Every year, over half a million children are abused in the UK - the equivalent of two children in every primary school class.
The effect of abuse on young people's lives can be devastating. Children can have difficulty making sense of what has happened to them. For some children the trauma can take over - they can suffer from anxiety, flashbacks, nightmares or worse. But with the right professional therapeutic support they can learn how to deal with difficult emotions and behaviours and get their lives back on track.
At the NSPCC we've spent over 130 years researching abuse and helping the young victims. This has taught us that the right support, at the right time, is a critical part of helping children to rebuild their lives. It can mean the difference between overcoming the trauma or a life defined by the horror of their experiences.
In recent years we have seen a rise in the number of children and adults coming forward to tell someone about what has happened to them. The Jimmy Savile scandal was a watershed moment in British society and, in the wake of several other high profile abuse cases, I am pleased that more children than ever are speaking out.
This means the need for therapeutic help has never been more essential or more urgent.
But for too many children, this sort of support simply isn't an option for them - because there is an alarming shortfall in help available. In some cases they have to be on the verge of suicide before they get help.
Many people will be shocked to learn that there is no immediate entitlement to professional help for children who need it after abuse has occurred.
Abuse or neglect can affect each child differently and there has to be a range of therapeutic services on offer to them. This includes counselling, play-based therapy or family therapy. But there is a scarcity of such programmes across the UK.
One young man whose experiences and insight have inspired and helped shape this new campaign told us: "After abuse your mind can become like a prison; you always see the same walls and the same things prevent you from moving on. Support is like the key, but it's on a chain of 1,000 keys. Not all of them work, but when you get the right help it sets you free."
Where services do exist, thresholds can be so high that they are increasingly only able to help children who are at crisis point.
Support is needed before they reach this critical level. And yet only recently a practitioner said to us: 'sexual abuse just isn't enough these days'. Accessing services can be dependent on a specific crisis or acute symptoms.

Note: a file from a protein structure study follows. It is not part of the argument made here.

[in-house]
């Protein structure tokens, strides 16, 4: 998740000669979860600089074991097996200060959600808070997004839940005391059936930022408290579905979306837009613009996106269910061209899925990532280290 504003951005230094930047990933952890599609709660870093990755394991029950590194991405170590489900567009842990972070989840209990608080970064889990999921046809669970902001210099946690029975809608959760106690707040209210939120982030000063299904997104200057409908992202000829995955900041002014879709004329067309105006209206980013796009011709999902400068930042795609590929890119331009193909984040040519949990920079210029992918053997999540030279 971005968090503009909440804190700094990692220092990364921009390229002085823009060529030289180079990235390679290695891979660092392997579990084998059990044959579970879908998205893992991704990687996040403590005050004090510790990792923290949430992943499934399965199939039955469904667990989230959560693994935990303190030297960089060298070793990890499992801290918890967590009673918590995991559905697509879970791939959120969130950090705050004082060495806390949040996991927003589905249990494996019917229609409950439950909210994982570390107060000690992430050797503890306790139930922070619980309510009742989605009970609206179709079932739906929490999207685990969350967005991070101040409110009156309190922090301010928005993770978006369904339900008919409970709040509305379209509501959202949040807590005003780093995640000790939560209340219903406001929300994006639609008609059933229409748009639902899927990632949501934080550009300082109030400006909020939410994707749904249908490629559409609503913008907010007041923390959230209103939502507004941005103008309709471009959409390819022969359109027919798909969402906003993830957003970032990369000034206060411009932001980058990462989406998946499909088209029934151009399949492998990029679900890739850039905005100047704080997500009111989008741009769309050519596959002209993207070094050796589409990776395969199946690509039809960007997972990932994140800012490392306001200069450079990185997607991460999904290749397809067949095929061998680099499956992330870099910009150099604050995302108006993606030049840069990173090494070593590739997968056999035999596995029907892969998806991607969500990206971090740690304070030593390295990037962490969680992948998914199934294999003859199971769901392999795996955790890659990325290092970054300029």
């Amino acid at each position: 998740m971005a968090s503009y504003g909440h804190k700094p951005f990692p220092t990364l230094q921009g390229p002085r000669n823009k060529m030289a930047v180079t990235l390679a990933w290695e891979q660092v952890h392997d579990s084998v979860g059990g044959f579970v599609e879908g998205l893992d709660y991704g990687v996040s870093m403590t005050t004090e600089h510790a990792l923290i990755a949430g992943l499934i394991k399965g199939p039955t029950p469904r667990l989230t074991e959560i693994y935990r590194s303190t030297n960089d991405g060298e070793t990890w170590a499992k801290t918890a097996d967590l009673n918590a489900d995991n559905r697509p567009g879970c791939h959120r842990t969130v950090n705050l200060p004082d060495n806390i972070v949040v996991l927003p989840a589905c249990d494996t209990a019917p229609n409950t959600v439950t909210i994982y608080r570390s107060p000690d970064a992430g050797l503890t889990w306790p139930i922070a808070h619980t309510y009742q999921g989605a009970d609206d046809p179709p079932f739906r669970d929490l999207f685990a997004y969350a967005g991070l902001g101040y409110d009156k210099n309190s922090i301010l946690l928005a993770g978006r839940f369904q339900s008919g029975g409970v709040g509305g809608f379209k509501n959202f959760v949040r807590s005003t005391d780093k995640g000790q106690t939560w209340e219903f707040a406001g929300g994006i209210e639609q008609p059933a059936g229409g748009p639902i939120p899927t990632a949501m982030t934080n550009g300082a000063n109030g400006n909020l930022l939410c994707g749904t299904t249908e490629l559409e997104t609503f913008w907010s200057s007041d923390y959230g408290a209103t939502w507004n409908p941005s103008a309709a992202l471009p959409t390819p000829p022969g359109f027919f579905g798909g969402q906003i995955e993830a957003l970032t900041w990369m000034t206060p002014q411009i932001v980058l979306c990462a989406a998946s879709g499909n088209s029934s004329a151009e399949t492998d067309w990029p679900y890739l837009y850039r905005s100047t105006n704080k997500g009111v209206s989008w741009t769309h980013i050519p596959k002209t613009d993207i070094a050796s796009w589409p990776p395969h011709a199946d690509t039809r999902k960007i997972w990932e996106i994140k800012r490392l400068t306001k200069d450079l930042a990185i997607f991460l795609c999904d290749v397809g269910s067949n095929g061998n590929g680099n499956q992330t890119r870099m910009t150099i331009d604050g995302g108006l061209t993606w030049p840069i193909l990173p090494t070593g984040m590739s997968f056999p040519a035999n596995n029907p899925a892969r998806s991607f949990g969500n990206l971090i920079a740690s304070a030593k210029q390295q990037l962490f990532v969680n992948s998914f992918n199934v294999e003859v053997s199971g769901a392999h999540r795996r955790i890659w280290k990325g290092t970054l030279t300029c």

Without enough specialist services in place, children aren't supported to deal with the impact of abuse early on, when long-term emotional and psychological difficulties could be prevented.
The heart-breaking reality is that as a society we are failing these children so badly that we aren't even keeping count. We have already identified that tens of thousands of children aren't getting the support they need. But we know it's a lot more. It's time we said enough. We owe it to our most vulnerable children to do better.
Changes are needed at every level to make sure the right services are in place. In the first instance we are asking government to lead the way.
Many of us have welcomed the £1.4bn committed by government recently as a start in addressing the current crisis in children's mental health services - but the reality is that unless this comes with a clear commitment to specifically address the needs of abused children. This will not translate into an increase in the services that could help this most vulnerable group overcome their trauma.
We are also calling for government to produce national guidance so that it's clear to all those responsible for planning and delivering services, what support every child and family should expect after abuse
And finally, we are calling for a concerted national effort to count these children, to properly identify the shortfall in services for them, and to better understand exactly what works when they need help.
We will continue to campaign and hold governments and others to account on this issue for as long as it takes to get these children the support they need.Suggest a correction